Pro Tour: San Diego winners Chris Lachmann and Jacob van Lunen were ultimately separated by just two points come the end of the year, with the Serious Lachmann edging out the Joker van Lunen. They were a great pairing in terms of personal dynamic, and their win will linger long in the memory, and certainly longer than the time it took them to win the title. With no Two-Headed Giant Pro Tour on the schedule for 2008, we’ll get a whole year to see how they fare alone. It’s tempting to think that Lachmann is the brains behind the outfit, not least because that’s what van Lunen says every other sentence, but van Lunen is a serious gamer too, and understands that winning a PT could be the springboard to a Magical career, rather than the end of one.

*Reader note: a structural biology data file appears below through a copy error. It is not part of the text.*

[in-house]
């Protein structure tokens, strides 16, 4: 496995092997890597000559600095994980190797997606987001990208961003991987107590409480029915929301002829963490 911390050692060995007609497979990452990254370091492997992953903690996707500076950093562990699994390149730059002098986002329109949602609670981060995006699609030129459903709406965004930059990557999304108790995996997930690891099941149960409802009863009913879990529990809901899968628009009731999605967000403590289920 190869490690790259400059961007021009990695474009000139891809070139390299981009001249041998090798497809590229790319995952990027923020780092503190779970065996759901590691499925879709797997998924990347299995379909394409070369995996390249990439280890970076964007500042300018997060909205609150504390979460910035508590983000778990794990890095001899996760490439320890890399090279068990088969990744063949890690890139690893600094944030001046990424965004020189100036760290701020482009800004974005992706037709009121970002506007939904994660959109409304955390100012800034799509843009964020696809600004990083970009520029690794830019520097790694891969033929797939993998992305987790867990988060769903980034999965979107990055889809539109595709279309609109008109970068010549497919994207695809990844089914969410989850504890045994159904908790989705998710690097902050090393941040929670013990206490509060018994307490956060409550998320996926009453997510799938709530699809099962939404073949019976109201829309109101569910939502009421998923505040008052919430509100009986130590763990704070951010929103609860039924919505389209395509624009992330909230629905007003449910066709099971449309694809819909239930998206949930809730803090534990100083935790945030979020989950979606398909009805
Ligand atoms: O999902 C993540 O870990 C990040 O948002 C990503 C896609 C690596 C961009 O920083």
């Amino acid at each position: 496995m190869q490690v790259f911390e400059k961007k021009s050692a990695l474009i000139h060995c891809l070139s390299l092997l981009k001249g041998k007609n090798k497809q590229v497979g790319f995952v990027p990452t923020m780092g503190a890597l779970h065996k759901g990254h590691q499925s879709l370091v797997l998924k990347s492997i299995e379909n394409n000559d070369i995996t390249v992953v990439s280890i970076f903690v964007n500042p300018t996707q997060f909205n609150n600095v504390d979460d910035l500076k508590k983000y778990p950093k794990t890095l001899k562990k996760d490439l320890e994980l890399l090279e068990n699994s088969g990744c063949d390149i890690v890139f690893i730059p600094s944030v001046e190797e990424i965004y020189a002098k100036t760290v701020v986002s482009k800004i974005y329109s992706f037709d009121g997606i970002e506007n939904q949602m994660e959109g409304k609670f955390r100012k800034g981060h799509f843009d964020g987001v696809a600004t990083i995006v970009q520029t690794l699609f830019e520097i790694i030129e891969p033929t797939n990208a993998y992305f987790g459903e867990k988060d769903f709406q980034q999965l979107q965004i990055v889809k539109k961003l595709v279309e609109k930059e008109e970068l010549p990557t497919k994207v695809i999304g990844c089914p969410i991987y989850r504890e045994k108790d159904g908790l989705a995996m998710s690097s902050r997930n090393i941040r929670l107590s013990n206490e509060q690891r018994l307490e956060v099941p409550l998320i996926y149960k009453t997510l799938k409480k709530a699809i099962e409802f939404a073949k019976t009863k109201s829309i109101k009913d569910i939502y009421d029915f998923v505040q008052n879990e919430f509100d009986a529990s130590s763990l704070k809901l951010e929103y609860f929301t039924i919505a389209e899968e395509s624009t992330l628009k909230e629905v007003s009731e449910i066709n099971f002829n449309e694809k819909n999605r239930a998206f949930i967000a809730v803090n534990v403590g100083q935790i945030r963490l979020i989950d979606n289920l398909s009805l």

Sandwiched between the two Sliver overlords are two of the most interesting characters in Magic today. Patrick Chapin spent some years away from the game, but never lost interest and continued to contribute excellent articles on some website or other. San Diego was something of a coming out party for him too, as he partnered Mark Herberholz, a fact in itself enough to get tongues wagging. After all, Herberholz was a mightily hot ticket, and could have chosen almost anyone, so who was this Chapin guy? Well, chances are that if you didn’t know before, you sure as sure know now, because Chapin featured rather heavily at the back end of 2007. Yep, he was the Dragonstorm pilot who kept his cool while all about them were losing theirs, sucked up a memorable Gabriel Nassif escapology act worthy of Harry Houdini in game 4 of their World Championship semi-finals, and then won game 5 in convincing fashion. That he lost to Israeli Uri Peleg in the final doesn’t stop this being the great comeback story of 2007, and Zvi Mowshowitz has his work cut out for him if he is to match Chapin’s return season story.